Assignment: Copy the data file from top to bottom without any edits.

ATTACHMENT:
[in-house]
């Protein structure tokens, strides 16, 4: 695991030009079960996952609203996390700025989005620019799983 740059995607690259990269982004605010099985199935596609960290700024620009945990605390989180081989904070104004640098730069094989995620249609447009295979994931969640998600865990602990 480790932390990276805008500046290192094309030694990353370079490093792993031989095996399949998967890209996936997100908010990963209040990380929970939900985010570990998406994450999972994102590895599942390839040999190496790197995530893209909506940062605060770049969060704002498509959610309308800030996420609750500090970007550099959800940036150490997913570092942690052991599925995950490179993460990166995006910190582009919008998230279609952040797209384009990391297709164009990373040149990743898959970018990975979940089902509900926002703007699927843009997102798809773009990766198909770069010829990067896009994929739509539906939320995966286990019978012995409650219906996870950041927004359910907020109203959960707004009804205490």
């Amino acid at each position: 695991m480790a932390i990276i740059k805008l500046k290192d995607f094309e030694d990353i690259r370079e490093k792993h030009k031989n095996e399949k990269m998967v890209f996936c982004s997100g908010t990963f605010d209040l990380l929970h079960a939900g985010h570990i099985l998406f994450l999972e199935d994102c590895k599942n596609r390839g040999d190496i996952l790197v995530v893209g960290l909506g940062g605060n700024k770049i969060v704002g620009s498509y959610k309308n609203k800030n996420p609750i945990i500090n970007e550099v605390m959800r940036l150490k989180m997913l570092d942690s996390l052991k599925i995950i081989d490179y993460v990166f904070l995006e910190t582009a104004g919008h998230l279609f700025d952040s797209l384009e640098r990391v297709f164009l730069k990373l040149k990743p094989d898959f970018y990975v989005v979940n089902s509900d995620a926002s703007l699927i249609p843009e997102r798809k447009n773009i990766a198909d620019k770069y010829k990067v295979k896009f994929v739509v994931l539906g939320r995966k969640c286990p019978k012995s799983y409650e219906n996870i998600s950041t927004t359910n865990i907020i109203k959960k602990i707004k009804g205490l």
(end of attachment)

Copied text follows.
[in-house]
């Protein structure tokens, strides 16, 4: 695991030009079960996952609203996390700025989005620019799983 740059995607690259990269982004605010099985199935596609960290700024620009945990605390989180081989904070104004640098730069094989995620249609447009295979994931969640998600865990602990 480790932390990276805008500046290192094309030694990353370079490093792993031989095996399949998967890209996936997100908010990963209040990380929970939900985010570990998406994450999972994102590895599942390839040999190496790197995530893209909506940062605060770049969060704002498509959610309308800030996420609750500090970007550099959800940036150490997913570092942690052991599925995950490179993460990166995006910190582009919008998230279609952040797209384009990391297709164009990373040149990743898959970018990975979940089902509900926002703007699927843009997102798809773009990766198909770069010829990067896009994929739509539906939320995966286990019978012995409650219906996870950041927004359910907020109203959960707004009804205490």
């Amino acid at each position: 695991m480790a932390i990276i740059k805008l500046k290192d995607f094309e030694d990353i690259r370079e490093k792993h030009k031989n095996e399949k990269m998967v890209f996936c982004s997100g908010t990963f605010d209040l990380l929970h079960a939900g985010h570990i099985l998406f994450l999972e199935d994102c590895k599942n596609r390839g040999d190496i996952l790197v995530v893209g960290l909506g940062g605060n700024k770049i969060v704002g620009s498509y959610k309308n609203k800030n996420p609750i945990i500090n970007e550099v605390m959800r940036l150490k989180m997913l570092d942690s996390l052991k599925i995950i081989d490179y993460v990166f904070l995006e910190t582009a104004g919008h998230l279609f700025d952040s797209l384009e640098r990391v297709f164009l730069k990373l040149k990743p094989d898959f970018y990975v989005v979940n089902s509900d995620a926002s703007l699927i249609p843009e997102r798809k447009n773009i990766a198909d620019k770069y010829k990067v295979k896009f994929v739509v994931l539906g939320r995966k969640c286990p019978k012995s799983y409650e219906n996870i998600s950041t927004t359910n865990i907020i109203k959960k602990i707004k009804g205490l």